• [0006]
    A standard content addressable memory comprises an array of individual CAM cells. Each CAM cell consists of a data storage unit and comparison circuitry. A CAM cell can store a single bit of data and can compare the stored bit with a comparand or reference bit during a search operation.
  • [0007]
    In a common implementation, each row represents a different word of maximum length equal to the total number of columns in the CAM array. During the comparison operation, if all the reference bits match the corresponding stored data bits, a match is deemed to be achieved otherwise the match operation is failed. An indicator, commonly known as a Match Line (ML), associated with each stored word indicates a match or mismatch, which can be detected by a sense amplifier or any other sensing means connected to each ML.
  • [0008]
    To compare and combine the results of multiple cells of a row several approaches are used one of which is a NAND configuration, wherein the ML driver devices (pass transistors) of all the cells belonging to a word are connected in series. This NAND configuration consumes less power but is inherently slower than desired for CAMs used in modern deep-sub micron processes where supply voltage is continually decreasing.
  • [0009]
    In another common implementation, a NOR configuration is used for high-speed CAMs, wherein the ML driver devices (pass transistors) of all the cells belonging to a word are connected in parallel to pull down an initially precharged (at logical “High”) ML during the SEARCH operation. With this NOR configuration, a match for a word occurs whenever no cell of the row drives ML “low”. This NOR configuration is faster than a NAND configuration but consumes considerably larger power.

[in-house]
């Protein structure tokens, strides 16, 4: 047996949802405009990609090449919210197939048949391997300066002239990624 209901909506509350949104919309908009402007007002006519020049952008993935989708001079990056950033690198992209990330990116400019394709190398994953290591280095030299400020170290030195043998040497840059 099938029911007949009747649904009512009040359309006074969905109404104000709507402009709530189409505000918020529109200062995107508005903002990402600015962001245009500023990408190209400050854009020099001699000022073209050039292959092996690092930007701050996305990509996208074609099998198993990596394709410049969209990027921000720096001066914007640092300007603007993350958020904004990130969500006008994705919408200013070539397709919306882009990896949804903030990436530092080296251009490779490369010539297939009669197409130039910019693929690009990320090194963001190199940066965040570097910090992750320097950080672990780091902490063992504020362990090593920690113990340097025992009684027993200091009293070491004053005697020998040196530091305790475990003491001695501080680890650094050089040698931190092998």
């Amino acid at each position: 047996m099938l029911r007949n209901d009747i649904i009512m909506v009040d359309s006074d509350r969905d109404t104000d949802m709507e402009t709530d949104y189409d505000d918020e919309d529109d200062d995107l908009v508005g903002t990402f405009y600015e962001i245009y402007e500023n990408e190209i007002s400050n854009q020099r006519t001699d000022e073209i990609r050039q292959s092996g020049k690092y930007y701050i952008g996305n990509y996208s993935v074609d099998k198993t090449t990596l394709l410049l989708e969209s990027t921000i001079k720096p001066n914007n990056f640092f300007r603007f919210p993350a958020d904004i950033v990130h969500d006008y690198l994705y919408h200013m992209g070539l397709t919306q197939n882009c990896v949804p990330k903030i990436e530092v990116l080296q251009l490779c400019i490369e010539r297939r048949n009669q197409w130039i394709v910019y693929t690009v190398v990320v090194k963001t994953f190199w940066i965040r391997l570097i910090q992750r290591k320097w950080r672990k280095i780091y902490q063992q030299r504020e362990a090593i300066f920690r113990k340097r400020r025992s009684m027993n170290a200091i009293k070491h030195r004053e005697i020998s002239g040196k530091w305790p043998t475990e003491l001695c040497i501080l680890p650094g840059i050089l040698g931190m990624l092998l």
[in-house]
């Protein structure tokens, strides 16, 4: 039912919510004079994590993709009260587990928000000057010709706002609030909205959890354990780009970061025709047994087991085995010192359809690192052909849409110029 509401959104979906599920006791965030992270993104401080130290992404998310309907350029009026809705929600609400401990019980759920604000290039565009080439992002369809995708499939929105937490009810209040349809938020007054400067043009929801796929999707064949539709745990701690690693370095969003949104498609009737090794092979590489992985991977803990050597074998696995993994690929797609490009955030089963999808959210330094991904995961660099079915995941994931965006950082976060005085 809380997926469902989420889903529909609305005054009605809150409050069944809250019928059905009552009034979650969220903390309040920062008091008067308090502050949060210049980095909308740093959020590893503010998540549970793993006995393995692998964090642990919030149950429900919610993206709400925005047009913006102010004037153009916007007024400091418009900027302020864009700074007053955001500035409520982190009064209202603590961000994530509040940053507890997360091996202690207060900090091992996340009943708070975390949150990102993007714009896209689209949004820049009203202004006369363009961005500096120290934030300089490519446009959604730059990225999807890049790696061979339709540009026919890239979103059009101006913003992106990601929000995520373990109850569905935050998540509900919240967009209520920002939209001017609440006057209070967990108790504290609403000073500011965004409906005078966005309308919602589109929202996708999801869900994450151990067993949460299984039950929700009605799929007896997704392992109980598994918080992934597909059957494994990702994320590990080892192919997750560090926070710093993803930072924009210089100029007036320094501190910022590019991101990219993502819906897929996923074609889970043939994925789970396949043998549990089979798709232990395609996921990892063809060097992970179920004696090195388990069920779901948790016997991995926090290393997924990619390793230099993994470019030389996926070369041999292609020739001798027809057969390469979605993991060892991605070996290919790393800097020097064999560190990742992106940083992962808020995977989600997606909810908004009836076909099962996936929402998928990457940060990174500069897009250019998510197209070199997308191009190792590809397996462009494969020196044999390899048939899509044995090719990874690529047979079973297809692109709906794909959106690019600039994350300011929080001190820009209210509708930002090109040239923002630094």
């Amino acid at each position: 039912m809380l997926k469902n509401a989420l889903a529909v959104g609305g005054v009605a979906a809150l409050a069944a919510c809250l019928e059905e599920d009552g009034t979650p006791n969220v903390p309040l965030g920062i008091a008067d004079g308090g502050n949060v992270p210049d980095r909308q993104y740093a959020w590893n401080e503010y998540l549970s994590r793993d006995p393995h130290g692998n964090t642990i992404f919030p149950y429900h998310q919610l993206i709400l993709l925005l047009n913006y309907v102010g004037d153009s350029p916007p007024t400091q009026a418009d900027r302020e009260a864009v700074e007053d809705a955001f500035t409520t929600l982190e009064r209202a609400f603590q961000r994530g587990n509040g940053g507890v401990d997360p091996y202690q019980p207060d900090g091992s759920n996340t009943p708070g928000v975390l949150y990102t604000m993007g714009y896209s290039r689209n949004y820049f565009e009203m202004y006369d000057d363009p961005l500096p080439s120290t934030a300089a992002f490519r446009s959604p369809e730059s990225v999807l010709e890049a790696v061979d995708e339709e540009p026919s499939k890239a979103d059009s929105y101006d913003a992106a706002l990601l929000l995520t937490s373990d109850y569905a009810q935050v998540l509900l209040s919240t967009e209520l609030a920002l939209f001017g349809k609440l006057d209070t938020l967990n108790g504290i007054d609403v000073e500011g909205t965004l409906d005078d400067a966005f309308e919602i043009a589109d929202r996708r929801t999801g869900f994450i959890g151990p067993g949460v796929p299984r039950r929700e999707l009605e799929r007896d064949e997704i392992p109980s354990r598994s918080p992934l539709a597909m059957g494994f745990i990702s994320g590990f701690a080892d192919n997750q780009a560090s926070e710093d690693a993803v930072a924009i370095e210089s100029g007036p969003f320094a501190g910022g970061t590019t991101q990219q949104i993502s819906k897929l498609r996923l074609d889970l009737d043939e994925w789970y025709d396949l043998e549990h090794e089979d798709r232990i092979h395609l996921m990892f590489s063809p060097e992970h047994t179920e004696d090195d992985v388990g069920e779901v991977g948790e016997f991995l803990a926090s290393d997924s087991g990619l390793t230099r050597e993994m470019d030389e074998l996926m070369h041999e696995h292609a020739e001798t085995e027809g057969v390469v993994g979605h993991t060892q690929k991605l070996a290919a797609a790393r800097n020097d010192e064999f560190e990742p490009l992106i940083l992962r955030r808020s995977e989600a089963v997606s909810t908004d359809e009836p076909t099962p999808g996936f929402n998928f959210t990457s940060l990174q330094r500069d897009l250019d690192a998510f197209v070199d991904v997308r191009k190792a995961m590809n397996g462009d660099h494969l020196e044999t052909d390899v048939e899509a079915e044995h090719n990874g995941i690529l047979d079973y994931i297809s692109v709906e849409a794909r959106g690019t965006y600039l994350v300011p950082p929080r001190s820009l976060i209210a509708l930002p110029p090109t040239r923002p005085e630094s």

• [0010]
    Throughout this disclosure, logical “1” refers to and is interchangeable with a logical “High” corresponding to a voltage VDD, while logical “0” refers to and is interchangeable with a logical “Low” corresponding to GND. FIG. 1 illustrates a prior art 9-transistor CAM cell 100 with NOR configuration. The CAM cell 100 includes an SRAM cell for data storage, comprising a pair of cross-coupled inverters formed by transistors 111, 112, 113 and 114 and a pair of access transistors 115 and 116. The comparison circuitry of the CAM cell 100 comprises a pair of pass transistors 117 and 118. The conducting terminals of the pass transistor 113 and 111 are connected in series between the supply voltage VDD and ground GND while the control terminals are connected to the common conducting terminals F of the pass transistors 114 and 112. The conducting terminals of the pass transistor 114 and 112 are also connected in series between VDD and GND while the control terminals are connected to the common conducting terminals T of the pass transistors 113 and 111. The conducting terminals of pass transistors 115 and 116 connect nodes T and F to the corresponding bit lines BLT and BLF while the control terminals are connected to word line WL. The pass transistors 117 and 118 are connected in series between bit lines BLT and BLF and the common node is labeled as the Bit-Match node. The control terminals of transistors 117 and 1 18 are coupled to nodes F and T, respectively. Pass transistor 119 is coupled between ML and ground GND and its control terminal is connected to the Bit-Match node of the CAM cell.